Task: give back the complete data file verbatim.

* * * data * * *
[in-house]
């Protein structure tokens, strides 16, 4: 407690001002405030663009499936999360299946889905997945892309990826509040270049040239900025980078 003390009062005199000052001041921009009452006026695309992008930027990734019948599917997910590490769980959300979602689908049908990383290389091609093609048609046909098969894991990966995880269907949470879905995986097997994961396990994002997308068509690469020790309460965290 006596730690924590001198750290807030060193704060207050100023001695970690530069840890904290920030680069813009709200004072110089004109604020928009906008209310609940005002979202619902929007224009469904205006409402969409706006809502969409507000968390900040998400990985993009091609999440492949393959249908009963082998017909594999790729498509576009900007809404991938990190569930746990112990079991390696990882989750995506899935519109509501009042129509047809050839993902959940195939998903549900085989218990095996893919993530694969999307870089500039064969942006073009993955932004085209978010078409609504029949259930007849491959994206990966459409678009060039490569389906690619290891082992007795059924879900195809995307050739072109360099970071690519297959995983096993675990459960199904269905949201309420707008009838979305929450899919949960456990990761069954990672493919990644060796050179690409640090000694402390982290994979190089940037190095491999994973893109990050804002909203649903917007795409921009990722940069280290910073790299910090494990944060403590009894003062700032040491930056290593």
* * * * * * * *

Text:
[in-house]
């Protein structure tokens, strides 16, 4: 407690001002405030663009499936999360299946889905997945892309990826509040270049040239900025980078 003390009062005199000052001041921009009452006026695309992008930027990734019948599917997910590490769980959300979602689908049908990383290389091609093609048609046909098969894991990966995880269907949470879905995986097997994961396990994002997308068509690469020790309460965290 006596730690924590001198750290807030060193704060207050100023001695970690530069840890904290920030680069813009709200004072110089004109604020928009906008209310609940005002979202619902929007224009469904205006409402969409706006809502969409507000968390900040998400990985993009091609999440492949393959249908009963082998017909594999790729498509576009900007809404991938990190569930746990112990079991390696990882989750995506899935519109509501009042129509047809050839993902959940195939998903549900085989218990095996893919993530694969999307870089500039064969942006073009993955932004085209978010078409609504029949259930007849491959994206990966459409678009060039490569389906690619290891082992007795059924879900195809995307050739072109360099970071690519297959995983096993675990459960199904269905949201309420707008009838979305929450899919949960456990990761069954990672493919990644060796050179690409640090000694402390982290994979190089940037190095491999994973893109990050804002909203649903917007795409921009990722940069280290910073790299910090494990944060403590009894003062700032040491930056290593």